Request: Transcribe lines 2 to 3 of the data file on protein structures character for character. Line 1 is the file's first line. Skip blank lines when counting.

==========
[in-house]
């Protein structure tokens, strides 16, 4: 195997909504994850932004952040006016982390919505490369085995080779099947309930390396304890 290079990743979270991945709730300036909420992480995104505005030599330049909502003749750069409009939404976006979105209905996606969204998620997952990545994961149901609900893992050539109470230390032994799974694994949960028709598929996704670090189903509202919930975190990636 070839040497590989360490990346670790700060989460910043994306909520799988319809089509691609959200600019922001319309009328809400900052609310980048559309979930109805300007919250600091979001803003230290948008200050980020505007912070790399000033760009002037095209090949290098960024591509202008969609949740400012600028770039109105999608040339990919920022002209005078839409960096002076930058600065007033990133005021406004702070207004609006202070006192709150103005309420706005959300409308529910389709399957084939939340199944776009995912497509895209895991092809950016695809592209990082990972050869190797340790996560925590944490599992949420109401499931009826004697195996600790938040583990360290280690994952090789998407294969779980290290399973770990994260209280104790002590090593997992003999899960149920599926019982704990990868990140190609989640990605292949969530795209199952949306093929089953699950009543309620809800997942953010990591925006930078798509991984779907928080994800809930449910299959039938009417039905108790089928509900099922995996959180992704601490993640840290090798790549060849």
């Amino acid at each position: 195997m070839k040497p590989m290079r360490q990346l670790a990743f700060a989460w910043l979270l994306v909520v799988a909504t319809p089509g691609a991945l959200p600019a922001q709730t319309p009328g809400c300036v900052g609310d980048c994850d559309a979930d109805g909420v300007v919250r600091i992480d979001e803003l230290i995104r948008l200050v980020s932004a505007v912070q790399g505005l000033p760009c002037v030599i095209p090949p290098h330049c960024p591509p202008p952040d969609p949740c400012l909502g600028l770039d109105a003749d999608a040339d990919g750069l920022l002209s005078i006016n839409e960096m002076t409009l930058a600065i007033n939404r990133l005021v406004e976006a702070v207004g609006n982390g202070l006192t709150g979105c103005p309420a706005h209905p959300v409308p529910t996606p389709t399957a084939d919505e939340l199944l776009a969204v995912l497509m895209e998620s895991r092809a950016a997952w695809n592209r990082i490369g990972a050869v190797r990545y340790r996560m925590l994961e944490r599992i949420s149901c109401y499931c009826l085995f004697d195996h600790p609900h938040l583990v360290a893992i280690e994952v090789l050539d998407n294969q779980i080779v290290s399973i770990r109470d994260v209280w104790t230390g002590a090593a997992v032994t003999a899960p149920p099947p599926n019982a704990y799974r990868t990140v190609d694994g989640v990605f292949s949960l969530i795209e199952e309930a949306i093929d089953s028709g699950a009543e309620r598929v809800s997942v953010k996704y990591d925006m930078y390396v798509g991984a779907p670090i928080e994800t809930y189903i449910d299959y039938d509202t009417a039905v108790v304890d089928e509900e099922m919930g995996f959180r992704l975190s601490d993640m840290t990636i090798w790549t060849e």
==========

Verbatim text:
């Protein structure tokens, strides 16, 4: 195997909504994850932004952040006016982390919505490369085995080779099947309930390396304890 290079990743979270991945709730300036909420992480995104505005030599330049909502003749750069409009939404976006979105209905996606969204998620997952990545994961149901609900893992050539109470230390032994799974694994949960028709598929996704670090189903509202919930975190990636 070839040497590989360490990346670790700060989460910043994306909520799988319809089509691609959200600019922001319309009328809400900052609310980048559309979930109805300007919250600091979001803003230290948008200050980020505007912070790399000033760009002037095209090949290098960024591509202008969609949740400012600028770039109105999608040339990919920022002209005078839409960096002076930058600065007033990133005021406004702070207004609006202070006192709150103005309420706005959300409308529910389709399957084939939340199944776009995912497509895209895991092809950016695809592209990082990972050869190797340790996560925590944490599992949420109401499931009826004697195996600790938040583990360290280690994952090789998407294969779980290290399973770990994260209280104790002590090593997992003999899960149920599926019982704990990868990140190609989640990605292949969530795209199952949306093929089953699950009543309620809800997942953010990591925006930078798509991984779907928080994800809930449910299959039938009417039905108790089928509900099922995996959180992704601490993640840290090798790549060849």
């Amino acid at each position: 195997m070839k040497p590989m290079r360490q990346l670790a990743f700060a989460w910043l979270l994306v909520v799988a909504t319809p089509g691609a991945l959200p600019a922001q709730t319309p009328g809400c300036v900052g609310d980048c994850d559309a979930d109805g909420v300007v919250r600091i992480d979001e803003l230290i995104r948008l200050v980020s932004a505007v912070q790399g505005l000033p760009c002037v030599i095209p090949p290098h330049c960024p591509p202008p952040d969609p949740c400012l909502g600028l770039d109105a003749d999608a040339d990919g750069l920022l002209s005078i006016n839409e960096m002076t409009l930058a600065i007033n939404r990133l005021v406004e976006a702070v207004g609006n982390g202070l006192t709150g979105c103005p309420a706005h209905p959300v409308p529910t996606p389709t399957a084939d919505e939340l199944l776009a969204v995912l497509m895209e998620s895991r092809a950016a997952w695809n592209r990082i490369g990972a050869v190797r990545y340790r996560m925590l994961e944490r599992i949420s149901c109401y499931c009826l085995f004697d195996h600790p609900h938040l583990v360290a893992i280690e994952v090789l050539d998407n294969q779980i080779v290290s399973i770990r109470d994260v209280w104790t230390g002590a090593a997992v032994t003999a899960p149920p099947p599926n019982a704990y799974r990868t990140v190609d694994g989640v990605f292949s949960l969530i795209e199952e309930a949306i093929d089953s028709g699950a009543e309620r598929v809800s997942v953010k996704y990591d925006m930078y390396v798509g991984a779907p670090i928080e994800t809930y189903i449910d299959y039938d509202t009417a039905v108790v304890d089928e509900e099922m919930g995996f959180r992704l975190s601490d993640m840290t990636i090798w790549t060849e």